The Linux Documentation Project (LDP) used to be an all-volunteer project that maintains a large collection of GNU and Linux-related documentation and publishes the collection online. It began as a way for hackers to share their documentation with each other and with their users, and for users to share documentation with each other. Its documents tend to be oriented towards experienced users such as professional system administrators, but it also contains tutorials for beginners.
The LDP originally began as an FTP site in 1992, but it went on the World Wide Web at MetaLab in 1993. It is believed to have been the first Linux related website ever.
Today, the LDP serves over 475 documents contributed by even more authors. About a dozen of them are book length, and most of those are available in print from major technical publishers including O'Reilly.
On 1 September 2008, LDP started a wiki to allow a better interaction with the authors and the users, with a plan to convert documentation to the wiki format and a list of pages to be ported.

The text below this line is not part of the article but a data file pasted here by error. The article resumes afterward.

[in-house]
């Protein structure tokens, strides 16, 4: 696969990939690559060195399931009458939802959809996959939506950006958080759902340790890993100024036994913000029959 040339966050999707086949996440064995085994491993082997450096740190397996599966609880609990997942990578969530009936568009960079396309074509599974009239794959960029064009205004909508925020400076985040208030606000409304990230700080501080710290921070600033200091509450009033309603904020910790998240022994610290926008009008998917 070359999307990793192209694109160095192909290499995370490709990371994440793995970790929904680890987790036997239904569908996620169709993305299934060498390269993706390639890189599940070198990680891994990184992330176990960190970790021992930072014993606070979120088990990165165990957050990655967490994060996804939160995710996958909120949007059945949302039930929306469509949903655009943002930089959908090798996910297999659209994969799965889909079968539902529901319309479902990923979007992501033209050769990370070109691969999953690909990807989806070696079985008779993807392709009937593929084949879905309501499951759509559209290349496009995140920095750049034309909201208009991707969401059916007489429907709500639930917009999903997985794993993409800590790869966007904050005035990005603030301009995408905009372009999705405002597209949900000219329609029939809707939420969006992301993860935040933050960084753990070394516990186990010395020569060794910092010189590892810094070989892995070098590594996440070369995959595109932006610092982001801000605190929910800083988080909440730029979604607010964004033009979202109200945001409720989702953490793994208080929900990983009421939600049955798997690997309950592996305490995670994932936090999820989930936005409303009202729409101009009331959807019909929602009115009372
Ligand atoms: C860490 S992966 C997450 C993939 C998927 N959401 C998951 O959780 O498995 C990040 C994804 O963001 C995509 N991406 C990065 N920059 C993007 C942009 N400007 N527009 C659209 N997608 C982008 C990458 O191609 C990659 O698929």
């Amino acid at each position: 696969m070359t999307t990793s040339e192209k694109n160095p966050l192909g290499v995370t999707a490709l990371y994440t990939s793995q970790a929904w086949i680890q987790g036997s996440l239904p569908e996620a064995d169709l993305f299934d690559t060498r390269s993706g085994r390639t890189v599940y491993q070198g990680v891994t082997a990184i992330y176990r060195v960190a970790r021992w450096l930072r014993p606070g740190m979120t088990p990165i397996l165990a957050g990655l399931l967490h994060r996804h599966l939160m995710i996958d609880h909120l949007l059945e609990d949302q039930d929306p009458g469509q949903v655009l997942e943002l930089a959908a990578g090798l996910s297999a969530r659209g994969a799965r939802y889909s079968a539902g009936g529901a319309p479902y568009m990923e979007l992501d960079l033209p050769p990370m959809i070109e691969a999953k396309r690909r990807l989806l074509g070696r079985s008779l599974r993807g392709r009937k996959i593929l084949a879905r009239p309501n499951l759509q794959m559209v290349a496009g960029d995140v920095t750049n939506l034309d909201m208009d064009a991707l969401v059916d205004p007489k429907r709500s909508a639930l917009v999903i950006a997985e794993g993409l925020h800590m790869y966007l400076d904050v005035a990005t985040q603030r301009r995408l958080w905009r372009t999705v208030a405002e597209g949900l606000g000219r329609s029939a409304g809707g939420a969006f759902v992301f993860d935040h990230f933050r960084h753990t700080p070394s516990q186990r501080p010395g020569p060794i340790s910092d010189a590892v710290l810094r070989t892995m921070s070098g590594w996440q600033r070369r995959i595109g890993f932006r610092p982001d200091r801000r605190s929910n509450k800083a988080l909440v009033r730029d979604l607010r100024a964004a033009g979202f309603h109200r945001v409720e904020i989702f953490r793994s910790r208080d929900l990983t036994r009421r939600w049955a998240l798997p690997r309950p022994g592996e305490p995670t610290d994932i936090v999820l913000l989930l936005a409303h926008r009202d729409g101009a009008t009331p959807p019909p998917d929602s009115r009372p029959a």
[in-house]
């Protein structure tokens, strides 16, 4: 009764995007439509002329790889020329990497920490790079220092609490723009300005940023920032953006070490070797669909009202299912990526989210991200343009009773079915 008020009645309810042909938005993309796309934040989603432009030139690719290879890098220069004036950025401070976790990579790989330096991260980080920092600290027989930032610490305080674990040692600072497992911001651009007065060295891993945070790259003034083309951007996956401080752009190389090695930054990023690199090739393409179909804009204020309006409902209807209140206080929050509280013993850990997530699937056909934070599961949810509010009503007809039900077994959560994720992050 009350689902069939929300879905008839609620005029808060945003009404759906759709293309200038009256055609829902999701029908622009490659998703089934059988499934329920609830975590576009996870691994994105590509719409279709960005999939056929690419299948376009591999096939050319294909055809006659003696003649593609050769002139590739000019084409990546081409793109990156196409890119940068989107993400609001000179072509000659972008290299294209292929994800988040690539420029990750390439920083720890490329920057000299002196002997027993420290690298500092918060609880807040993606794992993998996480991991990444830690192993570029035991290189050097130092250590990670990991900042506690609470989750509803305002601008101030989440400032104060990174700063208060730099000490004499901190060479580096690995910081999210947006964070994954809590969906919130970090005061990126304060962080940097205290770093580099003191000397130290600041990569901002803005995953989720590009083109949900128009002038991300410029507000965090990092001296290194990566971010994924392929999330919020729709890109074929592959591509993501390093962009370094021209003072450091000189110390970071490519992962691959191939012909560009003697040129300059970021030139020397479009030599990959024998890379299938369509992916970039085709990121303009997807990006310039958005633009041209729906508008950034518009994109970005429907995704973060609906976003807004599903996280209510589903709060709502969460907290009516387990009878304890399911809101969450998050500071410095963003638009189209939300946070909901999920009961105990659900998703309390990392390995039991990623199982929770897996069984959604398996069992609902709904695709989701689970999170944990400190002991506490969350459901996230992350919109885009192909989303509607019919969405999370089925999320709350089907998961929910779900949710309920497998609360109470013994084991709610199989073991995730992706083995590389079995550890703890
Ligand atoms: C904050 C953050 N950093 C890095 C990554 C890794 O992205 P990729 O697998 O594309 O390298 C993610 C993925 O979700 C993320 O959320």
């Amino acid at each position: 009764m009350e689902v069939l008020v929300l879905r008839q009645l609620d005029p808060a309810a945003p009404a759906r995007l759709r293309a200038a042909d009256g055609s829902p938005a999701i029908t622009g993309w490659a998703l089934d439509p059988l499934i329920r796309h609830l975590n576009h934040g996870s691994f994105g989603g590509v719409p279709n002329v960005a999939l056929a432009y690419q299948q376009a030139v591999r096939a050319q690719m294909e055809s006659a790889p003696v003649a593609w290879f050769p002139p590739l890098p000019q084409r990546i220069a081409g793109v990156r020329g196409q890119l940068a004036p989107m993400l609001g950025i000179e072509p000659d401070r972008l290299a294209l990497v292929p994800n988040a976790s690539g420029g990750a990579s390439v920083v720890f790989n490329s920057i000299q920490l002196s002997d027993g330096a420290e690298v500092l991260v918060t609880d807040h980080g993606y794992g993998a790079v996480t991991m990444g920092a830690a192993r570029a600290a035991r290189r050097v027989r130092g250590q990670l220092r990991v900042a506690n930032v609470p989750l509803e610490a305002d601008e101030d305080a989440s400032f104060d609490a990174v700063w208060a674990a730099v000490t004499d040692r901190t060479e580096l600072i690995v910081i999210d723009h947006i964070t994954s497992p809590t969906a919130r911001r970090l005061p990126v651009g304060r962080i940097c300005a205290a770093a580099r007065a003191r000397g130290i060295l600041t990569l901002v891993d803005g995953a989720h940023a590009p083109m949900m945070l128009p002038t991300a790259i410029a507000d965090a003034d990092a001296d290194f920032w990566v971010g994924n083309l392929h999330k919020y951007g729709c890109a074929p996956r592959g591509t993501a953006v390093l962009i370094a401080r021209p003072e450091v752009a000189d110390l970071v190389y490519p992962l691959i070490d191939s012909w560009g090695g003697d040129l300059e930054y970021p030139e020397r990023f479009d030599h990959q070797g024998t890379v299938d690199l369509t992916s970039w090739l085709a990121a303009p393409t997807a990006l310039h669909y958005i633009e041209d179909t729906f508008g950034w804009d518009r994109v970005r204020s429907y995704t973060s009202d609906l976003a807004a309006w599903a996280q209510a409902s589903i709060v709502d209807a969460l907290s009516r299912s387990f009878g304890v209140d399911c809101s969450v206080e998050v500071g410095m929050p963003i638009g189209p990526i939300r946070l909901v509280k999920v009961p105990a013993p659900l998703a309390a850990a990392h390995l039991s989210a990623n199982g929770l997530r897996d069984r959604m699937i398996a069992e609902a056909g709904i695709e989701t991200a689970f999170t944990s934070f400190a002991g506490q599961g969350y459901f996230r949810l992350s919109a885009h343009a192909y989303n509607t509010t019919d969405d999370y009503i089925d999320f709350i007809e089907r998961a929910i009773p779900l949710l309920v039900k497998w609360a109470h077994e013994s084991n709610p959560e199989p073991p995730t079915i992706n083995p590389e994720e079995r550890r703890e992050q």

Presently (as of July 2020), the LDP is no longer active; the last entry under "Recent Changes" dates from 2016 to 2001-29, the last guide inserted from Mar 2014.
"How to" redirects here. For written instructions in general, see Owner's manual.
The LDP published many HOWTO documents, which instruct a user on the specific steps to take to achieve a desired goal. These goals are sometimes very specific, such as configuring a particular modem, and sometimes very broad, such as how to administer a network for an ISP.
Very broad topics were covered in the guides, which are book-length documents, usually on broad subjects such as security or networking.
The LDP also published Frequently Asked Question (FAQ) lists, man pages and other documents, as well as two webzines, the Linux Gazette and Linux Focus.
Much of the LDP collection is licensed under the GNU Free Documentation License (GFDL). Many other licenses are also used, as long as they are freely distributable. Current policy recommends the GFDL.
Linux Network Administrator's Guide is one book in the series.